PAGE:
Link to Virology explainers, Virologists and to the outer, more accessible edges of the science.  Assembled and organized for my own use. If these help you, great..


Ed Rybicki   @edrybicki

Björn Meyer  @_b_meyer

Trevor Bedford   @trvrb     Bedford Lab

Isabella Eckerle, MD   @EckerleIsabella

Dr. Zoë Hyde   @DrZoeHyde 

Dr. Krutika Kuppalli   @KrutikaKuppalli

Ian M. Mackay, PhD   @MackayIM

Dr. Angela Rasmussen   @angie_rasmussen

Dr Emma Hodcraft   @firefoxx66


Prof. Akiko Iwasaki   @VirusesImmunity

Marion Koopmans   @MarionKoopmans 

Brian Wasik   @BrianRWasik 

Lauring Lab   @LauringLab

Bloom Lab   @jbloom_lab

Tyler Starr   @tylernstarr

Marija Backovic   @marija_backovic

Dr. Arinjay Banerjee   @sci_questions


TweetOfCovid 2ndstudydemonstratingairborneviability

4/23/2021   Isolation of SARS-CoV-2 from the air in a car driven by a COVID patient with mild illness, by John A. Lednicky, Michael Lauzardo Md.,  M. Alam, Maha A. Elbadry, Caroline J. Stephenson, Julia C. Gibson, J. Glenn Morris Jr., International Journal of Infectious Diseases

  • SARS-CoV-2 was isolated from air in a car driven by a COVID patient.
  • Virus was cultured from samples with a particle range of 0.25 to 0.50 μm.
  • A substantial component of transmission risk appears to be via aerosolized virus.


We used a Sioutas personal cascade impactor sampler (PCIS) to screen for SARS-CoV-2 in a car driven by a COVID-19 patient. The patient, who had only mild illness without fever or cough and was not wearing a mask, drove the car for 15 minutes with the air conditioning turned on and windows closed. The PCIS was clipped to the sun-visor above the front passenger seat and was retrieved from the car two hours after completion of the drive.


SARS-CoV-2 was detectable at all PCIS stages by PCR and was cultured from the section of the sampler collecting particles in the 0.25 to 0.50 μm size range.



Our data highlight the potential risk of SARS-CoV-2 transmission by minimally symptomatic persons in the closed space inside of a car and suggest that a substantial component of that risk is via aerosolized virus.


3/11/2021   mRNA vaccine protects monkeys against HIV-like virus, by Liz Highleyman, nam/aidsmap

The same messenger RNA (mRNA) approach used for the highly effective Pfizer-BioNTech and Moderna COVID-19 vaccines also shows promise for protection against HIV, according to a presentation this week at the virtual Conference on Retroviruses and Opportunistic Infections.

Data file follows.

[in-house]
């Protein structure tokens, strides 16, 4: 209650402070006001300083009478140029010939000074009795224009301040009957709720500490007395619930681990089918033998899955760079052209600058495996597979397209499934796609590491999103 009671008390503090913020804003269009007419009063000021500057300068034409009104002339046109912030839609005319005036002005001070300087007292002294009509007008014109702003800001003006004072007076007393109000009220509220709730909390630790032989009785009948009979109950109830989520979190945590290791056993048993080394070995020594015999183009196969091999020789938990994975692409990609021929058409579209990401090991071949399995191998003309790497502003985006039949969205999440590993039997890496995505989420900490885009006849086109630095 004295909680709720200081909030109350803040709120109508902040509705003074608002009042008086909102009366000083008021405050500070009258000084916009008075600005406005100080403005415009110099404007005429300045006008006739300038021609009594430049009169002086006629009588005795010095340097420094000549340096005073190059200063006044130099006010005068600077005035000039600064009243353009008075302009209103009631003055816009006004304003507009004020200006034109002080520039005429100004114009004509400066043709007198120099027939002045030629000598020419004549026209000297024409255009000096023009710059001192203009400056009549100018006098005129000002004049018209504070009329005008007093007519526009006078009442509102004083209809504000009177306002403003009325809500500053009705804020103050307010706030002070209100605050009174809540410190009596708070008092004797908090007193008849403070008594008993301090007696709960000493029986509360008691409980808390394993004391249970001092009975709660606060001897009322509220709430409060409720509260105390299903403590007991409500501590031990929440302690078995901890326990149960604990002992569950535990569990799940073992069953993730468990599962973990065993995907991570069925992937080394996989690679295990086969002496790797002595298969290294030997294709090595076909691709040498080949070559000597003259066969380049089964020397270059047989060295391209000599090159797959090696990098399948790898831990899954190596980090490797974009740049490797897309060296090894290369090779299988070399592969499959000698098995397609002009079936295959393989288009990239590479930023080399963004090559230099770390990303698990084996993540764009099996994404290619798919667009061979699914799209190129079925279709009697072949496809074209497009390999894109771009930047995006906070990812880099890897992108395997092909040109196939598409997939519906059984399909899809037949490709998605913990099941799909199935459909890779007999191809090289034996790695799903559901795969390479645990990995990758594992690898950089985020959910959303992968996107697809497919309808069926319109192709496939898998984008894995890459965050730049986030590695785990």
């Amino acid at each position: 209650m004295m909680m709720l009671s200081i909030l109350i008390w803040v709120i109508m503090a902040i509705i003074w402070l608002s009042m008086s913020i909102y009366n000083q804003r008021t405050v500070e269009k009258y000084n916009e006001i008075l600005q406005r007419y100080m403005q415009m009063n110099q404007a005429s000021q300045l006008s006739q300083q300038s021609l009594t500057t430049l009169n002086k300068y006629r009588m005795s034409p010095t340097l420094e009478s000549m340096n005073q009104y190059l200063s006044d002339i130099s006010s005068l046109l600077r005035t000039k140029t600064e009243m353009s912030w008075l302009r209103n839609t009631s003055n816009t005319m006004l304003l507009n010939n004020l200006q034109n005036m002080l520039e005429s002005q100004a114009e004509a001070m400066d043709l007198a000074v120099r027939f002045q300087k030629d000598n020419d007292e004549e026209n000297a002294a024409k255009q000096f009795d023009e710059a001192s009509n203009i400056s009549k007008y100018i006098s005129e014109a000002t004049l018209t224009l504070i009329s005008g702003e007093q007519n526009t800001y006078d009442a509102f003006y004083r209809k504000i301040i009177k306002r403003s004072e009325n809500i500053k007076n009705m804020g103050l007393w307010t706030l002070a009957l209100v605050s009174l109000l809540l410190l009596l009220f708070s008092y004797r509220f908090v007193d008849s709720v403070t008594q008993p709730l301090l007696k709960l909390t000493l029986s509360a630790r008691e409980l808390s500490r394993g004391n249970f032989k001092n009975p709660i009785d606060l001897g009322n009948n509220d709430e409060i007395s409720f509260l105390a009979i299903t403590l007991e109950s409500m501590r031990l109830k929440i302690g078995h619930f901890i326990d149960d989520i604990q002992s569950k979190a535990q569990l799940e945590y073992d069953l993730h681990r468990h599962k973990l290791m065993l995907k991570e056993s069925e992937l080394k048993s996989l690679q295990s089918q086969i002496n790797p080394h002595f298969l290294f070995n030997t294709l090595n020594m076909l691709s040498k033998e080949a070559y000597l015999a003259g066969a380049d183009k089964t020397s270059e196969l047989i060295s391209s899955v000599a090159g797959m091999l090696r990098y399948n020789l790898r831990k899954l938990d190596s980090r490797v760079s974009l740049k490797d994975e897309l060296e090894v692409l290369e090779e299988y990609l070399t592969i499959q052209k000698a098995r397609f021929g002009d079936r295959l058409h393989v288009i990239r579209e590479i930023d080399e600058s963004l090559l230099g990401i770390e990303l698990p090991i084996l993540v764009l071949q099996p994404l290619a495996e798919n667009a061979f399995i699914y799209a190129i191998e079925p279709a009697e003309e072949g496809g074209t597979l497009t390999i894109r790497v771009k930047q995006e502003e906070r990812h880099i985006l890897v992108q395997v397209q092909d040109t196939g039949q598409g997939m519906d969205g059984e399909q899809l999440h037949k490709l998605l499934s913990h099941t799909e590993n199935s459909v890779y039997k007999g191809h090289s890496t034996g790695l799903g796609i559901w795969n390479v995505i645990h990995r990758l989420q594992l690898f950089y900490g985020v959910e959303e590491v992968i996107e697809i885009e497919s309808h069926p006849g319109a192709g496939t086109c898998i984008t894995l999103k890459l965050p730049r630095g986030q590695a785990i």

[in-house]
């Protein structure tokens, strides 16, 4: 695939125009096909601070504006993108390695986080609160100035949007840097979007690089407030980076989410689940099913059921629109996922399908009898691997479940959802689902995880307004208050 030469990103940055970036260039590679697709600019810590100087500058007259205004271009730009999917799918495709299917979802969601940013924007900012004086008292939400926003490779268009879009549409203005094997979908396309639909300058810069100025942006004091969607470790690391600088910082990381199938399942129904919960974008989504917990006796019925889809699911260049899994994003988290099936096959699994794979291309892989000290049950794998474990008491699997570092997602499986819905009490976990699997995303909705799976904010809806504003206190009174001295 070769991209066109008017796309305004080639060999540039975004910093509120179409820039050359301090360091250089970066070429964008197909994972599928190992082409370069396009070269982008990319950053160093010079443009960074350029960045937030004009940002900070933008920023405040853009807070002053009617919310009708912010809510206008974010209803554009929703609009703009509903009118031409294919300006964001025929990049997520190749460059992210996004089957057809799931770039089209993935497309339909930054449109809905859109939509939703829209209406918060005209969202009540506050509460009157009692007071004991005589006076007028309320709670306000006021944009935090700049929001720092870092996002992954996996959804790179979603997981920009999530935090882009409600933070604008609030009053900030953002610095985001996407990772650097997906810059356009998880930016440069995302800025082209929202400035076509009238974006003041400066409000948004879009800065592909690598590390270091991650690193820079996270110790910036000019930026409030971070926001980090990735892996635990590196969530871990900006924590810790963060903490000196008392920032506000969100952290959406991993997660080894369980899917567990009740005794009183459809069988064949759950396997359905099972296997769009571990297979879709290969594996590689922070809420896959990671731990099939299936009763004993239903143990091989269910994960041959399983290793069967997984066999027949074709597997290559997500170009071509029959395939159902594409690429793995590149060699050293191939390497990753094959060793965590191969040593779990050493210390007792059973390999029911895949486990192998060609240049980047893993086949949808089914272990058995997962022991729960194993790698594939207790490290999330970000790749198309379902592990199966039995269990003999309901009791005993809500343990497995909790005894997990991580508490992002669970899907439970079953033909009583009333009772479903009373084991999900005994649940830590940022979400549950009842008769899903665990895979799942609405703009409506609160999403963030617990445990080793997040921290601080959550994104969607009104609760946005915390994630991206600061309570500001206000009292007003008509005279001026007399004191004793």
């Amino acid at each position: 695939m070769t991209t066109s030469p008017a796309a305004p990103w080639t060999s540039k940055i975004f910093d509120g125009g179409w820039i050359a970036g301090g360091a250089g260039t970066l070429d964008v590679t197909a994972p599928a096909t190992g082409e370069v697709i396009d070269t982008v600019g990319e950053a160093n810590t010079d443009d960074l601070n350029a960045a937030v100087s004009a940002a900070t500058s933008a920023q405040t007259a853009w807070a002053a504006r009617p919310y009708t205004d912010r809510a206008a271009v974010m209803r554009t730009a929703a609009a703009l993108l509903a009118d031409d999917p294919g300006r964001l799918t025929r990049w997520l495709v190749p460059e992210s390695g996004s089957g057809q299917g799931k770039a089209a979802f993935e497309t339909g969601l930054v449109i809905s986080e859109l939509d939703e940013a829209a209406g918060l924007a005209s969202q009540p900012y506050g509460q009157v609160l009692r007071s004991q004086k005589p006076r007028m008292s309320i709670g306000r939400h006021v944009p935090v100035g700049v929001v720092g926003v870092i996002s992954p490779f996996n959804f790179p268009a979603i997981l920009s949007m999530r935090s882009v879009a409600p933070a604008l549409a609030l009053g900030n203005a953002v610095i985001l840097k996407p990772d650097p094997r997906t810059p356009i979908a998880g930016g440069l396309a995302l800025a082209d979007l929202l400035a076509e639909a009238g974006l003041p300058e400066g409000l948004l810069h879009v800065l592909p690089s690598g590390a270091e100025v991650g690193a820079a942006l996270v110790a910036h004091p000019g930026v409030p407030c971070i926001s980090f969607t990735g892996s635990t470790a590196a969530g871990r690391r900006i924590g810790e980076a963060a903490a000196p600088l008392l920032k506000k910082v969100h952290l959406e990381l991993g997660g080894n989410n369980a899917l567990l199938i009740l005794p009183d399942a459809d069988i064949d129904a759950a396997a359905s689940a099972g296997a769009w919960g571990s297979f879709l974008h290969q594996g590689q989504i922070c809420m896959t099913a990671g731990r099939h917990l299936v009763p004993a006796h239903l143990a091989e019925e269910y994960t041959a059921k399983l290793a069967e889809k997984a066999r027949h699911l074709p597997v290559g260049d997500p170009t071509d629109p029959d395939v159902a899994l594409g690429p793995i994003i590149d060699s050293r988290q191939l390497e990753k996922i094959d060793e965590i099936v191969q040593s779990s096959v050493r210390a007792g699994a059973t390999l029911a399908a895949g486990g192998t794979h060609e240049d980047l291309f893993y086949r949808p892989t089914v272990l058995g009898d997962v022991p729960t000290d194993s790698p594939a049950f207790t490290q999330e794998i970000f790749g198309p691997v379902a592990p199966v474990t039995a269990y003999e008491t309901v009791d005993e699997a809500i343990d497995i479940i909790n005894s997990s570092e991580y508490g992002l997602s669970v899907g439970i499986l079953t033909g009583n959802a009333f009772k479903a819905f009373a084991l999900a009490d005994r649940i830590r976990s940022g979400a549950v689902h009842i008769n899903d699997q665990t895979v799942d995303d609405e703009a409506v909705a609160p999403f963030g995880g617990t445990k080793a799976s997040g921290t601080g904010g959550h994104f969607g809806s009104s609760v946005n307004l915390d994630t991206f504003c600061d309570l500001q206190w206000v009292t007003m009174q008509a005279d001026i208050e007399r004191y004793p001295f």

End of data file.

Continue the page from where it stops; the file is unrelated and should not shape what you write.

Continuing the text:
Despite more than three decades of research, scientists have had little success developing vaccines to prevent HIV. To date, only one vaccine regimen – a canarypox vector primer followed by a gp120 protein booster – has demonstrated partial protection in human studies; however, it was not effective in a recent large trial.


Dr Peng Zhang of the US National Institute of Allergy and Infectious Diseases (NIAID) and colleagues, in collaboration with Moderna, are taking a different approach. The investigators designed a vaccine regimen that introduces mRNA into a cell and instructs it to make the outer, envelope proteins of three different subtypes of HIV, plus the structural gag protein from SIV, HIV's simian cousin. The cells then assemble these proteins to make virus-like particles that trigger an immune response. These particles are not viruses because they have no genetic material of their own and cannot reproduce – but they look like viruses to the immune system.

3/2/2021   Study looks at the impact of Stabilising SARS-Cov-2 Spike through “PP” mutations and Cleavage site removal. Combination of PP and Cleavage site removal (as seen in J&J/Novavax vaccine) was beneficial, “PP” mutation alone (as seen in Pfizer/Moderna) was not, COVID Data Review

3/2/2021   Introduction of Two Prolines and Removal of the Polybasic Cleavage Site Lead to Higher Efficacy of a Recombinant Spike-Based SARS-CoV-2 Vaccine in the Mouse Model, by Fatima Amanat, Shirin Strohmeier, Raveen Rathnasinghe, Michael Schotsaert, Lynda Coughlan, Adolfo García-Sastre, Florian Krammer, American Society for Microbiology

3/2/2021   SARS-CoV-2 RBD-Tetanus toxoid conjugate vaccine induces a strong neutralizing immunity in preclinical studies, [by dozens of scientists], bioRxiv

2/23/2021   "We have completely mapped #SARS_CoV_2 mutations that escape binding by LY-CoV555 (antibody that forms the basis for Eli Lilly's bamlanivimab) both alone & in cocktail with LY-CoV016 in a new study," Bloom Lab

2/22/2021   Complete map of SARS-CoV-2 RBD mutations that escape the monoclonal antibody LY-CoV555 and its cocktail with LY-CoV016, by Tyler N. Starr,  Allison J. Greaney,  Adam S. Dingens, Jesse D. Bloom, bioRxiv


TweetOfBloomLab bamlanivimabEscapeMutations

The dynamics of adaptation on correlated fitness landscapes, by Sergey Kryazhimskiya, Gašper Tkacikˇ and Joshua B. Plotkina, Proceedings of the National Academy of Sciences of the United States of America

2021-01-31   NYC Reveals White New Yorkers Have Received Lion's Share Of COVID-19 Vaccine Doses, by Sydney Pereira, Jake Dobkin and Nsikan Akpan, the Gothamist

Three white residents receive a COVID-19 vaccine for every Black or Latino person in the city, according to new demographic data released by the mayor’s office on Sunday.

2021-01-29   Virus expert Trevor Bedford warns of "convergent evolution" amid COVID-19 mutations, Margaret Brennan, Face the Nation

2021-01-27   We Cannot Rely Exclusively on Vaccines to End the Pandemic, Angela Rasmussen, Slate

2021/01/21  mRNA Vaccines: What Happens, Derek Lowe, Sciencemag

2021/01/02   Putting PCR into real-time, Ian M Mackay, PhD, Virology Down Under

2020/12/28   The mechanics of the polymerase chain reaction (PCR)…a primer, Ian M Mackay, PhD

2020/10/24   The Swiss Cheese Respiratory Virus Pandemic Defence, Mackay


2020/10/23   Virology, transmission, and pathogenesis of SARS-CoV-2, Cevik, Kuppalli and Kindrachuk, BMJ